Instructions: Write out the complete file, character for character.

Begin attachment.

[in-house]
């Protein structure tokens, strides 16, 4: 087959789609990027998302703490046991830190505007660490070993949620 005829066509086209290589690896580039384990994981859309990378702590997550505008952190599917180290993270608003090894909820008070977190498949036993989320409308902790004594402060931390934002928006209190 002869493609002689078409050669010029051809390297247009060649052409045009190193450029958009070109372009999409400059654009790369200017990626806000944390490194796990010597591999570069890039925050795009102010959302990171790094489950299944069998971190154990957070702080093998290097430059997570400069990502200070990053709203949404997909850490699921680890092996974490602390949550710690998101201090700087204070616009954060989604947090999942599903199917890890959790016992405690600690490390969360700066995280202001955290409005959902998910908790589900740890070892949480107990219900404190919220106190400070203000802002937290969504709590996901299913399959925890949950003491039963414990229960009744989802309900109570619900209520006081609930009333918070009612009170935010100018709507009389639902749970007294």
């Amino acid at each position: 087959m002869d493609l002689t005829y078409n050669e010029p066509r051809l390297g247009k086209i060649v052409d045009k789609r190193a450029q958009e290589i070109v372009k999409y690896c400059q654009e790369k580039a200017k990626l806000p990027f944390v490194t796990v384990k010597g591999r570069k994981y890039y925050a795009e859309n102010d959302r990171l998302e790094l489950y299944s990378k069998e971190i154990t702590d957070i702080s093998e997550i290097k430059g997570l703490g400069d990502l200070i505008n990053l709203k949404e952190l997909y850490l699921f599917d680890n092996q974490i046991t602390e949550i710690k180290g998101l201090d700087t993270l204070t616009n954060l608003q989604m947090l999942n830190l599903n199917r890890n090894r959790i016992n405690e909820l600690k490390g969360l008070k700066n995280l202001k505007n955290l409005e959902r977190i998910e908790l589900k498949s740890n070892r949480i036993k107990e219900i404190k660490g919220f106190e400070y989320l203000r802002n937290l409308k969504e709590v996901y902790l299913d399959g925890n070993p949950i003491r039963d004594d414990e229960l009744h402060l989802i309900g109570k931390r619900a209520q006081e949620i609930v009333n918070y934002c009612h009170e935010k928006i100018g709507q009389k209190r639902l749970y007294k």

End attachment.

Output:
[in-house]
């Protein structure tokens, strides 16, 4: 087959789609990027998302703490046991830190505007660490070993949620 005829066509086209290589690896580039384990994981859309990378702590997550505008952190599917180290993270608003090894909820008070977190498949036993989320409308902790004594402060931390934002928006209190 002869493609002689078409050669010029051809390297247009060649052409045009190193450029958009070109372009999409400059654009790369200017990626806000944390490194796990010597591999570069890039925050795009102010959302990171790094489950299944069998971190154990957070702080093998290097430059997570400069990502200070990053709203949404997909850490699921680890092996974490602390949550710690998101201090700087204070616009954060989604947090999942599903199917890890959790016992405690600690490390969360700066995280202001955290409005959902998910908790589900740890070892949480107990219900404190919220106190400070203000802002937290969504709590996901299913399959925890949950003491039963414990229960009744989802309900109570619900209520006081609930009333918070009612009170935010100018709507009389639902749970007294």
């Amino acid at each position: 087959m002869d493609l002689t005829y078409n050669e010029p066509r051809l390297g247009k086209i060649v052409d045009k789609r190193a450029q958009e290589i070109v372009k999409y690896c400059q654009e790369k580039a200017k990626l806000p990027f944390v490194t796990v384990k010597g591999r570069k994981y890039y925050a795009e859309n102010d959302r990171l998302e790094l489950y299944s990378k069998e971190i154990t702590d957070i702080s093998e997550i290097k430059g997570l703490g400069d990502l200070i505008n990053l709203k949404e952190l997909y850490l699921f599917d680890n092996q974490i046991t602390e949550i710690k180290g998101l201090d700087t993270l204070t616009n954060l608003q989604m947090l999942n830190l599903n199917r890890n090894r959790i016992n405690e909820l600690k490390g969360l008070k700066n995280l202001k505007n955290l409005e959902r977190i998910e908790l589900k498949s740890n070892r949480i036993k107990e219900i404190k660490g919220f106190e400070y989320l203000r802002n937290l409308k969504e709590v996901y902790l299913d399959g925890n070993p949950i003491r039963d004594d414990e229960l009744h402060l989802i309900g109570k931390r619900a209520q006081e949620i609930v009333n918070y934002c009612h009170e935010k928006i100018g709507q009389k209190r639902l749970y007294k």